Distributed execution

In the previous section, we created a simple macro-micro multiscale model with MUSCLE 3, and ran it as a single Python script. This section briefly explains how to go from there to a distributed simulation, possibly on multiple nodes.

Note that distributed simulations are not as easy to use as we would like them to be yet. All the necessary pieces are in place however. Below, we explain how they work. If you want to run the example below using a premade script, then you can go to the docs/examples/ directory in the source code, and set up and run the Python example like this:

docs/examples$ make python
docs/examples$ ./reaction_diffusion_python.sh

Below, we explain how it works and how to run it by hand.

Making separate instances

Previously, we started a simulation by starting a single Python script that contained all of the implementations and also the model configuration. For distributed running, we want to run the instances separately, so our script needs to be split up. Doing that is very simple: just copy the model function (and anything it depends on) to a new file, and add a main clause that runs it. For the reaction model of the previous example, that looks like this:

docs/source/examples/python/reaction.py
import numpy as np

from libmuscle import Grid, Instance, Message
from ymmsl import Operator


def reaction() -> None:
    """A simple exponential reaction model on a 1D grid.
    """
    instance = Instance({
            Operator.F_INIT: ['initial_state'],     # list of float
            Operator.O_F: ['final_state']})         # list of float

    while instance.reuse_instance():
        # F_INIT
        t_max = instance.get_setting('t_max', 'float')
        dt = instance.get_setting('dt', 'float')
        k = instance.get_setting('k', 'float')

        msg = instance.receive('initial_state')
        U = msg.data.array.copy()

        t_cur = msg.timestamp
        while t_cur + dt < msg.timestamp + t_max:
            # O_I

            # S
            U += k * U * dt
            t_cur += dt

        # O_F
        instance.send('final_state', Message(t_cur, None, Grid(U, ['x'])))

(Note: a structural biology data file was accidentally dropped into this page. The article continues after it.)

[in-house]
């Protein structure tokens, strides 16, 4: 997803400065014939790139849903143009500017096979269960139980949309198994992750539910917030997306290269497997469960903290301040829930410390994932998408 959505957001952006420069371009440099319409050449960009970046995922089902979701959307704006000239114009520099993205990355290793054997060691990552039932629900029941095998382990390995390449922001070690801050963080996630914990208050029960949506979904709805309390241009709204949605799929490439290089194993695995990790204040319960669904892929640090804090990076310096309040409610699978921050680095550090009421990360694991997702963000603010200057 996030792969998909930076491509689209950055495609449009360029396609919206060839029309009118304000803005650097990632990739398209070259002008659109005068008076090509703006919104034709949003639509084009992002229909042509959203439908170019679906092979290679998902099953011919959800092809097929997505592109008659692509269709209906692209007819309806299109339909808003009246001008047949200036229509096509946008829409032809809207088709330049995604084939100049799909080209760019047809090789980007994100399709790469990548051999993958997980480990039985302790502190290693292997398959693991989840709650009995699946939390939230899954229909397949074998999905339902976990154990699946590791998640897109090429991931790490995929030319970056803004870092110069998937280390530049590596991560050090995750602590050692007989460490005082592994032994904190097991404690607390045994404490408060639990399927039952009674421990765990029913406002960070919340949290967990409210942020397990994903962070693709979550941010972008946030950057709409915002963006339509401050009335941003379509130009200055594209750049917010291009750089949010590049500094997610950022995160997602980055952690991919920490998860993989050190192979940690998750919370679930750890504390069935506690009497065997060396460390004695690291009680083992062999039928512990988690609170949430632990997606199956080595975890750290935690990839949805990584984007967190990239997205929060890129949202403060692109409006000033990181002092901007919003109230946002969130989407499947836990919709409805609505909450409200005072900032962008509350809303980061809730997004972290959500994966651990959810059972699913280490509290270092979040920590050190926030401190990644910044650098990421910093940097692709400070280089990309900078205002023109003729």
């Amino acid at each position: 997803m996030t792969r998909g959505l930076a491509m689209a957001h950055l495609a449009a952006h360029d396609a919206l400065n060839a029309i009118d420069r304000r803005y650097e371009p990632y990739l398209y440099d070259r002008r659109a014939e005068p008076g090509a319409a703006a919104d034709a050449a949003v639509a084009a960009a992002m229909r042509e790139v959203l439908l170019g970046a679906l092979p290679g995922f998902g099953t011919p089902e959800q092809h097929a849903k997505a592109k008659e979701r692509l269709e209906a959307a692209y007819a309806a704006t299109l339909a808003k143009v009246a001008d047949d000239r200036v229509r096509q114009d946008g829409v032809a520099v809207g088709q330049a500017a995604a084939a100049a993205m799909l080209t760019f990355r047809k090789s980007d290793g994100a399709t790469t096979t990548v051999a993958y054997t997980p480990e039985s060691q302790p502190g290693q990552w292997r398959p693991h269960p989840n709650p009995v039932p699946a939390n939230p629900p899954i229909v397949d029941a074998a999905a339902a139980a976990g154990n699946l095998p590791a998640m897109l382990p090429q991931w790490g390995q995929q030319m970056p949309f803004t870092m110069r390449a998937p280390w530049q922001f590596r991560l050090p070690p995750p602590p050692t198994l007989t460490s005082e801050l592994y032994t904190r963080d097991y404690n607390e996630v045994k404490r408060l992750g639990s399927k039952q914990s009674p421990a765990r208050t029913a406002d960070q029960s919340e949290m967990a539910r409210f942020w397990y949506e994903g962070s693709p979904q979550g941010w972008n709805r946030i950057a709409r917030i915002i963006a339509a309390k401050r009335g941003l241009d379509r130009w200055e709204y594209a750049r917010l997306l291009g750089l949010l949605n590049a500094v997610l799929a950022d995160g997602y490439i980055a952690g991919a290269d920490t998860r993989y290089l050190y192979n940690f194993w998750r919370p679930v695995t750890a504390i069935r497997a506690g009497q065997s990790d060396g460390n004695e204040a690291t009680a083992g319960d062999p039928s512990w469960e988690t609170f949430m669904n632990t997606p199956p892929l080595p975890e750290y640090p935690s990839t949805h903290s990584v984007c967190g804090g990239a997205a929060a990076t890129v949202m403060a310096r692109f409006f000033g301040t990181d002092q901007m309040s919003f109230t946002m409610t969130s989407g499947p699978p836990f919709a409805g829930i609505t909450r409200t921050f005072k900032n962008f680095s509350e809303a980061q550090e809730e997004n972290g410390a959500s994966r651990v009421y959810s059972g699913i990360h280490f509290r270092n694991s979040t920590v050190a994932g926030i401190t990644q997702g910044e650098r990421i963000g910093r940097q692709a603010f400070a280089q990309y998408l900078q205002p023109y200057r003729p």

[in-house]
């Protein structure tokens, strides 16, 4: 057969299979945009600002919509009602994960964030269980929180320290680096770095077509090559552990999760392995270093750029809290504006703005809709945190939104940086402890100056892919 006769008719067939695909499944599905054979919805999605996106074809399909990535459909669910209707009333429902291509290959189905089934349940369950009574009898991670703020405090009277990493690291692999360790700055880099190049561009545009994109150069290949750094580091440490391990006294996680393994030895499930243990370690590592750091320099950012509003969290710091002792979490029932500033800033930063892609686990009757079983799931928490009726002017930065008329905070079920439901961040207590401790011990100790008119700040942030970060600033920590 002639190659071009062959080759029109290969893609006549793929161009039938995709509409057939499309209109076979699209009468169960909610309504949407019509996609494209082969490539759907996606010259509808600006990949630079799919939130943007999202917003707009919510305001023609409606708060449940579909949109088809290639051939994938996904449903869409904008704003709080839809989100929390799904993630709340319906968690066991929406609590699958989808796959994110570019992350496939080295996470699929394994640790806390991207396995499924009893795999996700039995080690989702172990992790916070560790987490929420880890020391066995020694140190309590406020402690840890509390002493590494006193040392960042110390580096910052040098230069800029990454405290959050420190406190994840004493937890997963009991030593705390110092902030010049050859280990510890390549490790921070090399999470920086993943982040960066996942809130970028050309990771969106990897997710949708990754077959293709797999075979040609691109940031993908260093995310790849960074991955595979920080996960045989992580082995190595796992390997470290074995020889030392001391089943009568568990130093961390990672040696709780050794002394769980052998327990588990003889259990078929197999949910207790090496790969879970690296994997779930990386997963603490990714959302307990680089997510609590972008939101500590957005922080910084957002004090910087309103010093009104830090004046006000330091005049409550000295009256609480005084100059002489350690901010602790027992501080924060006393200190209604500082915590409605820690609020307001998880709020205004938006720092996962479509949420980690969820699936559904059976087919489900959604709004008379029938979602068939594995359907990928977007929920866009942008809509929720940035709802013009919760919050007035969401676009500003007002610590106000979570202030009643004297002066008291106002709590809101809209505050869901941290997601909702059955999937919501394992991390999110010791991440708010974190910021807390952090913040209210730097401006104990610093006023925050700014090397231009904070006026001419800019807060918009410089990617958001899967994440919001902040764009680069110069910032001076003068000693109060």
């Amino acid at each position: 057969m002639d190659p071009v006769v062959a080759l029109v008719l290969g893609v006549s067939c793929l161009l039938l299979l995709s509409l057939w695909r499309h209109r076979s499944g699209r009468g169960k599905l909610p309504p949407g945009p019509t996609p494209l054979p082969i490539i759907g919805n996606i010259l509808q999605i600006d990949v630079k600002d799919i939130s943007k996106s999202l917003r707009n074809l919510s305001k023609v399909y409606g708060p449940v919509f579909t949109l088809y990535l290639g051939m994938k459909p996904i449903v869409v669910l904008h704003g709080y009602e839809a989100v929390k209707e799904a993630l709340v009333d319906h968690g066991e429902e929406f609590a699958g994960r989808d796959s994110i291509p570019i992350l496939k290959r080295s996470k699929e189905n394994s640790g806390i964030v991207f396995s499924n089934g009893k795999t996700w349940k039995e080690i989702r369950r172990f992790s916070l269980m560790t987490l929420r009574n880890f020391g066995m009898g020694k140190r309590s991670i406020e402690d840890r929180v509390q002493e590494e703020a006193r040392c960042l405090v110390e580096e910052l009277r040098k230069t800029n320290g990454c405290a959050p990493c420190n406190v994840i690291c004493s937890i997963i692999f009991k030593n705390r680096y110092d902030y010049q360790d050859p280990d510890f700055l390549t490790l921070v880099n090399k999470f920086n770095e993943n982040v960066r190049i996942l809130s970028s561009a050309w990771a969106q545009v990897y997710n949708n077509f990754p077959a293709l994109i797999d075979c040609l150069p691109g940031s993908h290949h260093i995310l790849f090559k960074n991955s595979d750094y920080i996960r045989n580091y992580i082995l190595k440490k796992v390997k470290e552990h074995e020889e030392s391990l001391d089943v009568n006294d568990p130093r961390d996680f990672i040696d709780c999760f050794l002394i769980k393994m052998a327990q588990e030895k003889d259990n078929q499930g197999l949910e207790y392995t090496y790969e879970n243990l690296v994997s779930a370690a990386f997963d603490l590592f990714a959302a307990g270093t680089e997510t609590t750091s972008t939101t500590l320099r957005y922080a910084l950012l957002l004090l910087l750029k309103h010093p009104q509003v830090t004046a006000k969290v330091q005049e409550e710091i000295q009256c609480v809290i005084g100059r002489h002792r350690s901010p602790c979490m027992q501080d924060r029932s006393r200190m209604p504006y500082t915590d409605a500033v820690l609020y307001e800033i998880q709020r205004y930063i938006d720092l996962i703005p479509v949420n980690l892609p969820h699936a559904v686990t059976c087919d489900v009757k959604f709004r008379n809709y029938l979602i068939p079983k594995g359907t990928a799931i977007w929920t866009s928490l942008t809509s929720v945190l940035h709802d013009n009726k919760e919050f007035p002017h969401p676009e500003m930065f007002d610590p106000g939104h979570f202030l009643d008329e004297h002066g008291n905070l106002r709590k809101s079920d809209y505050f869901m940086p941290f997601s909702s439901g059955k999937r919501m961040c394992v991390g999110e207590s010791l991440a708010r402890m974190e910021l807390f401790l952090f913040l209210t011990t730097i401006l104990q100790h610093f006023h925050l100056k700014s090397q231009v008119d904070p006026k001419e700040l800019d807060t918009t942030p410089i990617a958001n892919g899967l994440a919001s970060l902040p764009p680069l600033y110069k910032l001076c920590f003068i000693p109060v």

if __name__ == '__main__':
    reaction()

Note that the code is exactly the same, we’ve just removed everything related to the diffusion model and to the coupling between them. We can do the same to the diffusion model:

docs/source/examples/python/diffusion.py
import logging
import os

import numpy as np

from libmuscle import Grid, Instance, Message
from ymmsl import Operator


def laplacian(Z: np.array, dx: float) -> np.array:
    """Calculates the Laplacian of vector Z.

    Args:
        Z: A vector representing a series of samples along a line.
        dx: The spacing between the samples.

    Returns:
        The second spatial derivative of Z.
    """
    Zleft = Z[:-2]
    Zright = Z[2:]
    Zcenter = Z[1:-1]
    return (Zleft + Zright - 2. * Zcenter) / dx**2


def diffusion() -> None:
    """A simple diffusion model on a 1d grid.

    The state of this model is a 1D grid of concentrations. It sends
    out the state on each timestep on `state_out`, and can receive an
    updated state on `state_in` at each state update.
    """
    logger = logging.getLogger()
    instance = Instance({
            Operator.O_I: ['state_out'],
            Operator.S: ['state_in']})

    while instance.reuse_instance():
        # F_INIT
        t_max = instance.get_setting('t_max', 'float')
        dt = instance.get_setting('dt', 'float')
        x_max = instance.get_setting('x_max', 'float')
        dx = instance.get_setting('dx', 'float')
        d = instance.get_setting('d', 'float')

        U = np.zeros(int(round(x_max / dx))) + 1e-20
        U[25] = 2.0
        U[50] = 2.0
        U[75] = 2.0
        Us = U

        t_cur = 0.0
        while t_cur + dt <= t_max:
            # O_I
            t_next = t_cur + dt
            if t_next + dt > t_max:
                t_next = None
            cur_state_msg = Message(t_cur, t_next, Grid(U, ['x']))